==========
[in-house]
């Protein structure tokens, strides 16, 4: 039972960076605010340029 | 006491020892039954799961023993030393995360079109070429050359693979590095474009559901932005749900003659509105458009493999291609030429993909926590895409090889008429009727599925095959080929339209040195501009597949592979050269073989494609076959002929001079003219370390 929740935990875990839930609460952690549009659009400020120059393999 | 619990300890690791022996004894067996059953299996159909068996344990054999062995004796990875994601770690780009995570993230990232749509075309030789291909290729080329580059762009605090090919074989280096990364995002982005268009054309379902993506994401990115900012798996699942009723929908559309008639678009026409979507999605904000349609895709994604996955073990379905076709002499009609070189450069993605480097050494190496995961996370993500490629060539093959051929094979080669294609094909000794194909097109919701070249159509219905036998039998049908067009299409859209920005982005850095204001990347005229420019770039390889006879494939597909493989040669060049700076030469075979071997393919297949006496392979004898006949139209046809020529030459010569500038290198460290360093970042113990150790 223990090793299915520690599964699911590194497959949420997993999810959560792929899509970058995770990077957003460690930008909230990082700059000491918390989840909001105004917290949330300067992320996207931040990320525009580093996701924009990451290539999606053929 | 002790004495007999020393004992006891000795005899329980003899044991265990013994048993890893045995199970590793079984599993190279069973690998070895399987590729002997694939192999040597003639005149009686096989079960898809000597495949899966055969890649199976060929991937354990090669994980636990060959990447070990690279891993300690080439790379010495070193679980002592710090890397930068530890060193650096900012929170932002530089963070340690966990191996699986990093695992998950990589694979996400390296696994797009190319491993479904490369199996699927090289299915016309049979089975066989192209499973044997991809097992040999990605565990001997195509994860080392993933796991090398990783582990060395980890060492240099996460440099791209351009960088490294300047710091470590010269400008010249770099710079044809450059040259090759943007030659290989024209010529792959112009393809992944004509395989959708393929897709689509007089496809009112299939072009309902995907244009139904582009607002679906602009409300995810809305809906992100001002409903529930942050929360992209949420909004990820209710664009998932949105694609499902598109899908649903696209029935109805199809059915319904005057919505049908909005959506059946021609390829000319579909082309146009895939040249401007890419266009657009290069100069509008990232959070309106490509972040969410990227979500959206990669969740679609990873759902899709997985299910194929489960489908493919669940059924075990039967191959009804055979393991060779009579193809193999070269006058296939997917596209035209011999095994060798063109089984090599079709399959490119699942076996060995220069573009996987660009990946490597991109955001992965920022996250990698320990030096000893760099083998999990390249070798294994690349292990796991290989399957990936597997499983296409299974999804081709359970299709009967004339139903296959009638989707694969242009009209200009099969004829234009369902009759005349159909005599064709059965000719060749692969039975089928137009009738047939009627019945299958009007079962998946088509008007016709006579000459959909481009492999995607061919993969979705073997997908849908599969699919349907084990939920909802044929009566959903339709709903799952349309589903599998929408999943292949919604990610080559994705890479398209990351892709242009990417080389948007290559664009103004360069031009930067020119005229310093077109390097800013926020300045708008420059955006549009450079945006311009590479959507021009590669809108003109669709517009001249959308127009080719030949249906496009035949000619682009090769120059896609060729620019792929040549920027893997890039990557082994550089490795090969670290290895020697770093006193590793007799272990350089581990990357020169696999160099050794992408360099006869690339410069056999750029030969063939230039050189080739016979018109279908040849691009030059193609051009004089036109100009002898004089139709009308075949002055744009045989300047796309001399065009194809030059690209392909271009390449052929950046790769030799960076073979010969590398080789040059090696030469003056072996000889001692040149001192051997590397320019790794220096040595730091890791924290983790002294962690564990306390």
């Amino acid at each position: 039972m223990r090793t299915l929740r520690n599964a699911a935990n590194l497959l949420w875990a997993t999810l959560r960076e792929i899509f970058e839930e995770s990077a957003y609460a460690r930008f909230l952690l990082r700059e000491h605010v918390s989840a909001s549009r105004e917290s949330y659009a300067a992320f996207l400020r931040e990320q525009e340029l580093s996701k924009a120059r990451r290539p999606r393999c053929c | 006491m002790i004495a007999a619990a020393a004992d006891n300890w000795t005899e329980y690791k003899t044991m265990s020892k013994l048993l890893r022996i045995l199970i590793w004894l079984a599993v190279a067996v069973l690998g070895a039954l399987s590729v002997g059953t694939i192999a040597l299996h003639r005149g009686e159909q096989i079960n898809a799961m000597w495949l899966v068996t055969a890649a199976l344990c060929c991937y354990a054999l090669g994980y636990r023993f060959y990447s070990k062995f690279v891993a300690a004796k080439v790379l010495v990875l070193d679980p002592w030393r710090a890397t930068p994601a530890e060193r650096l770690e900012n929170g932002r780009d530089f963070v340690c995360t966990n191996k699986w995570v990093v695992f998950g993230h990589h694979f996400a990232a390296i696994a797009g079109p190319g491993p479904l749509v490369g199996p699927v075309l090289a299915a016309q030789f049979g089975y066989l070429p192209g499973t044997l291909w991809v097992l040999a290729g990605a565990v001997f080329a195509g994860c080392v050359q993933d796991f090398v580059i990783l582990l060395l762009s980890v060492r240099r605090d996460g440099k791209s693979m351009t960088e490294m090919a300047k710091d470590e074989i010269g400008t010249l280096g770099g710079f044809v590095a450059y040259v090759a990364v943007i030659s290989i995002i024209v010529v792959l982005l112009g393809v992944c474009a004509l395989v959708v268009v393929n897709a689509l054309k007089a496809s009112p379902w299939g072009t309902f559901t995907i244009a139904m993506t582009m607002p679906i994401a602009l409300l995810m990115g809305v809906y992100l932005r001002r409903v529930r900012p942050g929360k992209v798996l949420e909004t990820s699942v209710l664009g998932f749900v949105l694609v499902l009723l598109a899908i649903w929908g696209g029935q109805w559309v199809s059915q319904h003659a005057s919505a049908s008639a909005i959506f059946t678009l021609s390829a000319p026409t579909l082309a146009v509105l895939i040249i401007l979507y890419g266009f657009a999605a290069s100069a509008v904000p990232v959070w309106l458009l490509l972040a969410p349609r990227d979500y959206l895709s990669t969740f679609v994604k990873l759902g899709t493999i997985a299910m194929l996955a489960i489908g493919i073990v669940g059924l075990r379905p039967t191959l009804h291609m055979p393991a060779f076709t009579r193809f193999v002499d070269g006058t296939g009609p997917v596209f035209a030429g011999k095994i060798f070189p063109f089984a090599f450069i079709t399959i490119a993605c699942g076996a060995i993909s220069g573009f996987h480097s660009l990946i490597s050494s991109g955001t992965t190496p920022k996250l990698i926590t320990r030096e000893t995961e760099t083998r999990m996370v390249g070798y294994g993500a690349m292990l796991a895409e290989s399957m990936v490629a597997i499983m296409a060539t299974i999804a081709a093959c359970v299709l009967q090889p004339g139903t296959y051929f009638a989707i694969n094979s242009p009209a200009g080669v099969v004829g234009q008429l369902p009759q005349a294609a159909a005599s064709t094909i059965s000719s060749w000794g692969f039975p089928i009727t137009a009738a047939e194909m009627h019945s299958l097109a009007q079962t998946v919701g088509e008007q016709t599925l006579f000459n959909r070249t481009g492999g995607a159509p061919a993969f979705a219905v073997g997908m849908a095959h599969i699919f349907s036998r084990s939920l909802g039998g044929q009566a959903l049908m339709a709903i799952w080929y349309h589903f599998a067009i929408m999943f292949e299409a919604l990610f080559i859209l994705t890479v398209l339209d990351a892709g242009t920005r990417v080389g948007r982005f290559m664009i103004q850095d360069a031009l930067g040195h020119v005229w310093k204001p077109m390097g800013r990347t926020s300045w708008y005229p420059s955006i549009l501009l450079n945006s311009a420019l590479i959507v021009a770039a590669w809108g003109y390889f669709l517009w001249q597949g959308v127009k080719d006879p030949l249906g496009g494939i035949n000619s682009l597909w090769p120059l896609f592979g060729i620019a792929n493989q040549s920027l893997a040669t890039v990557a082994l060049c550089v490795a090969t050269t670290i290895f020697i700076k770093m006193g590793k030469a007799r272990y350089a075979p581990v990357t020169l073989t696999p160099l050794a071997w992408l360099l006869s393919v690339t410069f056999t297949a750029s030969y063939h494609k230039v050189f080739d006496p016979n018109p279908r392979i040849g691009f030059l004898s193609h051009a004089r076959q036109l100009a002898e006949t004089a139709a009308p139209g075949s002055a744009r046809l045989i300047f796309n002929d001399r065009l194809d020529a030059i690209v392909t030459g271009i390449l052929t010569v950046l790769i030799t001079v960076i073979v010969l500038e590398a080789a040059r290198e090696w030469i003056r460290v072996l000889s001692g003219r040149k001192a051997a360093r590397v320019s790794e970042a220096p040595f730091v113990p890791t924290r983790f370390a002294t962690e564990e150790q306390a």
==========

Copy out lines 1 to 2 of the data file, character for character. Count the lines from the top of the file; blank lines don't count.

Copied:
[in-house]
């Protein structure tokens, strides 16, 4: 039972960076605010340029 | 006491020892039954799961023993030393995360079109070429050359693979590095474009559901932005749900003659509105458009493999291609030429993909926590895409090889008429009727599925095959080929339209040195501009597949592979050269073989494609076959002929001079003219370390 929740935990875990839930609460952690549009659009400020120059393999 | 619990300890690791022996004894067996059953299996159909068996344990054999062995004796990875994601770690780009995570993230990232749509075309030789291909290729080329580059762009605090090919074989280096990364995002982005268009054309379902993506994401990115900012798996699942009723929908559309008639678009026409979507999605904000349609895709994604996955073990379905076709002499009609070189450069993605480097050494190496995961996370993500490629060539093959051929094979080669294609094909000794194909097109919701070249159509219905036998039998049908067009299409859209920005982005850095204001990347005229420019770039390889006879494939597909493989040669060049700076030469075979071997393919297949006496392979004898006949139209046809020529030459010569500038290198460290360093970042113990150790 223990090793299915520690599964699911590194497959949420997993999810959560792929899509970058995770990077957003460690930008909230990082700059000491918390989840909001105004917290949330300067992320996207931040990320525009580093996701924009990451290539999606053929 | 002790004495007999020393004992006891000795005899329980003899044991265990013994048993890893045995199970590793079984599993190279069973690998070895399987590729002997694939192999040597003639005149009686096989079960898809000597495949899966055969890649199976060929991937354990090669994980636990060959990447070990690279891993300690080439790379010495070193679980002592710090890397930068530890060193650096900012929170932002530089963070340690966990191996699986990093695992998950990589694979996400390296696994797009190319491993479904490369199996699927090289299915016309049979089975066989192209499973044997991809097992040999990605565990001997195509994860080392993933796991090398990783582990060395980890060492240099996460440099791209351009960088490294300047710091470590010269400008010249770099710079044809450059040259090759943007030659290989024209010529792959112009393809992944004509395989959708393929897709689509007089496809009112299939072009309902995907244009139904582009607002679906602009409300995810809305809906992100001002409903529930942050929360992209949420909004990820209710664009998932949105694609499902598109899908649903696209029935109805199809059915319904005057919505049908909005959506059946021609390829000319579909082309146009895939040249401007890419266009657009290069100069509008990232959070309106490509972040969410990227979500959206990669969740679609990873759902899709997985299910194929489960489908493919669940059924075990039967191959009804055979393991060779009579193809193999070269006058296939997917596209035209011999095994060798063109089984090599079709399959490119699942076996060995220069573009996987660009990946490597991109955001992965920022996250990698320990030096000893760099083998999990390249070798294994690349292990796991290989399957990936597997499983296409299974999804081709359970299709009967004339139903296959009638989707694969242009009209200009099969004829234009369902009759005349159909005599064709059965000719060749692969039975089928137009009738047939009627019945299958009007079962998946088509008007016709006579000459959909481009492999995607061919993969979705073997997908849908599969699919349907084990939920909802044929009566959903339709709903799952349309589903599998929408999943292949919604990610080559994705890479398209990351892709242009990417080389948007290559664009103004360069031009930067020119005229310093077109390097800013926020300045708008420059955006549009450079945006311009590479959507021009590669809108003109669709517009001249959308127009080719030949249906496009035949000619682009090769120059896609060729620019792929040549920027893997890039990557082994550089490795090969670290290895020697770093006193590793007799272990350089581990990357020169696999160099050794992408360099006869690339410069056999750029030969063939230039050189080739016979018109279908040849691009030059193609051009004089036109100009002898004089139709009308075949002055744009045989300047796309001399065009194809030059690209392909271009390449052929950046790769030799960076073979010969590398080789040059090696030469003056072996000889001692040149001192051997590397320019790794220096040595730091890791924290983790002294962690564990306390």